Three of my uncles split the milking schedule so that two always milked in the morning and two always milked in the afternoon. The other uncle was in charge of field work. He got plenty of help when needed, but plowing, planting, and harvesting was his domain. Dad once told me a story of Grandad trying to get “field worker” uncle up in the morning to milk cows. After his third warning Grandad sent him to the barn in his underwear. Believable? Yes. This totally sounds like my family. Me? I preferred doing my chores once the sun was happily up to greet me (and I was fully dressed). However, my uncles and I never did agree on what time that was. ;-)

Once the morning milking was done and bottle calves fed, everyone would head to Grandma Hazel’s house for breakfast. And although cereal might be a great evening snack for this crowd, breakfast always meant plenty of eggs, bacon, and sausage… oh yes, and fresh milk!


Breakfast BLT

  • 1/2 pound bacon
  • 4 fresh eggs
  • 1 large tomato
  • 1/2 cup lettuce
  • 8 slices of bread (4 slices for open faced sandwiches)

Place bacon in large pan over medium heat. Turning every 2-3 minutes. Once bacon is done to your preference, remove from pan and place on paper towel on plate to absorb excess fat. Keep in mind that bacon will continue to cook after being removed from heat.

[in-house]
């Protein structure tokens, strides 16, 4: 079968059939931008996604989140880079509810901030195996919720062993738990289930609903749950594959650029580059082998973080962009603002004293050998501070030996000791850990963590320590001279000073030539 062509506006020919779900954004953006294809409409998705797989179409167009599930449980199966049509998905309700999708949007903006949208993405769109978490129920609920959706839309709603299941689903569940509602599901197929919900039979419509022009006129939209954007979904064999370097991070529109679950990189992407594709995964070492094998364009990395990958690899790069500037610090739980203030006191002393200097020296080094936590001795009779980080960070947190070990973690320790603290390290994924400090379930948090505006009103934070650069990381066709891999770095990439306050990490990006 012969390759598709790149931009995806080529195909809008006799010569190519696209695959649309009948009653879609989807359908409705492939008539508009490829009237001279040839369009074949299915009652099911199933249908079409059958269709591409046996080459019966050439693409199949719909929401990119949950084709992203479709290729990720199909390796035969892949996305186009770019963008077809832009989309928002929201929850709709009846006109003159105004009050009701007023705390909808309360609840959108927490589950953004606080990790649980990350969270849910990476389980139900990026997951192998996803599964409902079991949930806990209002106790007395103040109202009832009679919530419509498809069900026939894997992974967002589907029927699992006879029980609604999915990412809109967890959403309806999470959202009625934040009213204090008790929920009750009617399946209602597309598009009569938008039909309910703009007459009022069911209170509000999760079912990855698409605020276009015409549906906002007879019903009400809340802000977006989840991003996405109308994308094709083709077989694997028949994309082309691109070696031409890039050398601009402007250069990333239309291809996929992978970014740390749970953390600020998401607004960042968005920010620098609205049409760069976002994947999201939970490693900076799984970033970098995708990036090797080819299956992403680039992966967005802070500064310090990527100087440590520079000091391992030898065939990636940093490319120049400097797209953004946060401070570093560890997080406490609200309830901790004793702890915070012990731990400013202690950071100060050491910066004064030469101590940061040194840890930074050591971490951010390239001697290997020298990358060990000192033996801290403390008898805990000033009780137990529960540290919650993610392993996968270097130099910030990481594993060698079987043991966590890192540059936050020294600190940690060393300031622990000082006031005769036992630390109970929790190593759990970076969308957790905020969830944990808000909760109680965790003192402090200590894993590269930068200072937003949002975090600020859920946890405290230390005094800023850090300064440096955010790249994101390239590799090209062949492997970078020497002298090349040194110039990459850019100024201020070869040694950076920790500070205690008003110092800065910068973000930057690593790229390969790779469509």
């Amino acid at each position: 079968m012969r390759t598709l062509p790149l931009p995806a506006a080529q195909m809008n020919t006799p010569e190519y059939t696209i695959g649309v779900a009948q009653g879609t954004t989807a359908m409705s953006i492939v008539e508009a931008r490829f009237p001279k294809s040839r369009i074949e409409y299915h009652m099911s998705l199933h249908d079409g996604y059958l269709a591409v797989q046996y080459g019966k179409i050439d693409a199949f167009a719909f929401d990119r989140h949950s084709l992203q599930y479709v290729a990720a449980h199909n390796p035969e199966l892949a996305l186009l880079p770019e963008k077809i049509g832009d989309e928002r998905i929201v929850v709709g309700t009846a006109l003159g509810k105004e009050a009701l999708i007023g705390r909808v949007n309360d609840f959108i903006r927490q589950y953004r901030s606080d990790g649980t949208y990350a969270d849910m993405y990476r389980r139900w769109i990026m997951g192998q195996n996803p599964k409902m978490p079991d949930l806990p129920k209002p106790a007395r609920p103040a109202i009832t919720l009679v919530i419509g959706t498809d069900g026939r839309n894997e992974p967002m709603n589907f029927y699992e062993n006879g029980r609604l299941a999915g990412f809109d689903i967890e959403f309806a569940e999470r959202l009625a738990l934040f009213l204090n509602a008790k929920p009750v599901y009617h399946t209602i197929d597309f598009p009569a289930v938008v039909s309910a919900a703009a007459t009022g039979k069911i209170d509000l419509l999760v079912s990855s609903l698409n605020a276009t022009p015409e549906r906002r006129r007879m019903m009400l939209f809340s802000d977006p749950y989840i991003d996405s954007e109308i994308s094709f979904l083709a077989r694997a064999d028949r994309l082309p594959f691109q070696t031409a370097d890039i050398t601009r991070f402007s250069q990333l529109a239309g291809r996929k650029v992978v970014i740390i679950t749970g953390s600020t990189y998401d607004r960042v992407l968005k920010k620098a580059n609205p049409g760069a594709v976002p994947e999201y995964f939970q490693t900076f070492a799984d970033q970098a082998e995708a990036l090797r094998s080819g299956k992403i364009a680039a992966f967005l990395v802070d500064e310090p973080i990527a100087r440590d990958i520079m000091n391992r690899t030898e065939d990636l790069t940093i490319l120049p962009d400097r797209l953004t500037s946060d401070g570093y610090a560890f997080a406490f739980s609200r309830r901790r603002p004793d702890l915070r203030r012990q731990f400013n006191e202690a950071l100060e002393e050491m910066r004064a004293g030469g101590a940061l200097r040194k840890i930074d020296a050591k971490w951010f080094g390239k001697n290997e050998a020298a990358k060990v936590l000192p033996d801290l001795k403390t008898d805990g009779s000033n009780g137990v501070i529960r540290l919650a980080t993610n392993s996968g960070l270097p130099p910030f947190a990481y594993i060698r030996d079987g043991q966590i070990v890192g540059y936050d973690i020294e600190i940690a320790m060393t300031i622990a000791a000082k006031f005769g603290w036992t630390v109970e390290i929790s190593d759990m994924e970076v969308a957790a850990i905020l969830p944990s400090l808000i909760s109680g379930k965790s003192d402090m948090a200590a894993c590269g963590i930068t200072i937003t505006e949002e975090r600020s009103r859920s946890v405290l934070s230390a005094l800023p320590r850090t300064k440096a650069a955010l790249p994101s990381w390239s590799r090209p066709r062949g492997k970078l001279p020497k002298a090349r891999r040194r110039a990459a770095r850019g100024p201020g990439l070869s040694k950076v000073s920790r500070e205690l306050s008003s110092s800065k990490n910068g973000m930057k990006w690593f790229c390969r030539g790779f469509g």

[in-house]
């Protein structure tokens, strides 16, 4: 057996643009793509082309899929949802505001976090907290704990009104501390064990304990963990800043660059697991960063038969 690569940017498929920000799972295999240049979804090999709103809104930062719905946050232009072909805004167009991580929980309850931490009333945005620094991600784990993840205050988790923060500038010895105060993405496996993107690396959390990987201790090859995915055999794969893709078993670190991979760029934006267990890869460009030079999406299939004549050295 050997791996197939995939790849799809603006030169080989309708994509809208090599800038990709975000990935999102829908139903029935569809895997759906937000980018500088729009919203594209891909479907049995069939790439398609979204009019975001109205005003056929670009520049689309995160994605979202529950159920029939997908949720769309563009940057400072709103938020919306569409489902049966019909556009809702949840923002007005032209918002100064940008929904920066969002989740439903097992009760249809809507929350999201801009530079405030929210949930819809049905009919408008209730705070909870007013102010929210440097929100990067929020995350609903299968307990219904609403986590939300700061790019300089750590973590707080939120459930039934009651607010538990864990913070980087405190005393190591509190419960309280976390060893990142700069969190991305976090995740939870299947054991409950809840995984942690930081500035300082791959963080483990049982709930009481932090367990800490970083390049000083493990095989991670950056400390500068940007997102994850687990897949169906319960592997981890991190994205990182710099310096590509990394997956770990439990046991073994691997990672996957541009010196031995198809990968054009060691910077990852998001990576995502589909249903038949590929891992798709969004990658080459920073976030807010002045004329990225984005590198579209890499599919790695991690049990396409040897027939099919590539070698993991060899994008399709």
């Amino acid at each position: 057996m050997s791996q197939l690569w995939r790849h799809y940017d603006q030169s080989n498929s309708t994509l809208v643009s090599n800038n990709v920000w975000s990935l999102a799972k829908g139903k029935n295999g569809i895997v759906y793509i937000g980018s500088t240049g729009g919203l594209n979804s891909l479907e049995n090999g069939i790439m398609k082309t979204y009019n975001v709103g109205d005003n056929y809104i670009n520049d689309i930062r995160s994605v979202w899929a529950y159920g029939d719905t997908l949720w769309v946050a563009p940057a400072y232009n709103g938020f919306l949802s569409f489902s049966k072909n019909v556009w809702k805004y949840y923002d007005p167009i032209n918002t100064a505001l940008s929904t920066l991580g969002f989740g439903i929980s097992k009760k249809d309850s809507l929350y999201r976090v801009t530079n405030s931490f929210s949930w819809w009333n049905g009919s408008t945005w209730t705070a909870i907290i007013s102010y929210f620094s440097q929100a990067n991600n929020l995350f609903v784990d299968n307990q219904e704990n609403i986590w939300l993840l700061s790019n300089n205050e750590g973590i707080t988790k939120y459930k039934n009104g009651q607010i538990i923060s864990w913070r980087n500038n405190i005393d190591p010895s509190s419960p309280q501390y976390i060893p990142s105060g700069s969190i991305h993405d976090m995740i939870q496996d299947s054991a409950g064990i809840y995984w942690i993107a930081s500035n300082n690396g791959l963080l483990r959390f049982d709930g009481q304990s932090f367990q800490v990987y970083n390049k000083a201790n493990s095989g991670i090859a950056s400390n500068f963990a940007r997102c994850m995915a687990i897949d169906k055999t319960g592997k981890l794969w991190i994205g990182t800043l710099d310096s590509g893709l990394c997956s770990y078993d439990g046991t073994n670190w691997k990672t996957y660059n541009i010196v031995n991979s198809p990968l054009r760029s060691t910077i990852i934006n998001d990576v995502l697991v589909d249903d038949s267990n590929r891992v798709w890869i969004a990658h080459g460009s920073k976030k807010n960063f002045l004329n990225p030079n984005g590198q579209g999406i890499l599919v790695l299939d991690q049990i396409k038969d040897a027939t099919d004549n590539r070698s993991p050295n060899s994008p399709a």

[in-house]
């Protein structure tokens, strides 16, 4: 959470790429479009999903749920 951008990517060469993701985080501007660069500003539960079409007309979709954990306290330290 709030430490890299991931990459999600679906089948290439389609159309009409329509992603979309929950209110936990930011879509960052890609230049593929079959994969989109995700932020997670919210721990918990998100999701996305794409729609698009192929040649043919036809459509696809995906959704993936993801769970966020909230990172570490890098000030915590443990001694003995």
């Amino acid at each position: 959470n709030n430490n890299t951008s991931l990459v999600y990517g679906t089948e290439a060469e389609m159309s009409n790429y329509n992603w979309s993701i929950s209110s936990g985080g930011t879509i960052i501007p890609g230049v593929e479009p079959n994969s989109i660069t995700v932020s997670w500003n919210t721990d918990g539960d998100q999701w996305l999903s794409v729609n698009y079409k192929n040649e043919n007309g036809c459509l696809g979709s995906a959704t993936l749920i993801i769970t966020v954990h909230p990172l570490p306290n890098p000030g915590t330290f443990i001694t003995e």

Meanwhile, slice tomato and wash lettuce.

Using a clean pan, add 2 tablespoons of bacon grease and heat over medium heat. Once hot, gently add eggs to pan being careful that they have enough room and do not touch. Fry only two at a time if necessary. For sunny side up, fry eggs until white is completely cooked and no longer clear. If you prefer firm yokes, carefully turn egg and continue cooking.

Once eggs are done, assemble sandwiches.

stiles brothers

Dad (second from left) and my Uncles, 1959

 Posted by at 11:30 am
Jul 262012
watermelon pickles

Watermelon Rind Pickles

I don’t remember my Grandmother Hazel canning, but most of what I remember was after her five sons had moved out and she was living alone. Corey’s great-grandmother however, canned everything! As she had either forgotten that all her children had left the nest or found it hopeless to convince PawPaw White not to plant their larger garden.

This is another one of Corey’s grandmothers, Nanny Bea. She was the cafeteria manager at the local high school for over thirty years. And in her day, every bit of food that came out of the school cafeteria was homemade with the freshest ingredients from hot cross buns to green beans seasoned with pork to cinnamon scented baked apples. And she lived her preference for real food at home with a garden the size of our entire backyard. Then again, she lived in a time when all food was real food.

This is Nanny Bea’s recipe for Watermelon Rind Pickles, an absolute I-will-not-share favorite of Corey’s.

Watermelon Rind Pickles

  • 1 large watermelon
  • 3 tablespoons salt
  • 6-8 sticks of cinnamon
  • 2 tablespoons whole cloves
  • 2 quarts white vinegar
  • 16 cups sugar

Slice watermelon into one inch sections and remove all of the pink fruit. Using a potato peeler remove the green peel from rind so that you are left with only the white section of the rind. Cut rind into one inch squares.

Add to a large pan and cover with water. Add salt and bring to a boil. Simmer until rind is tender.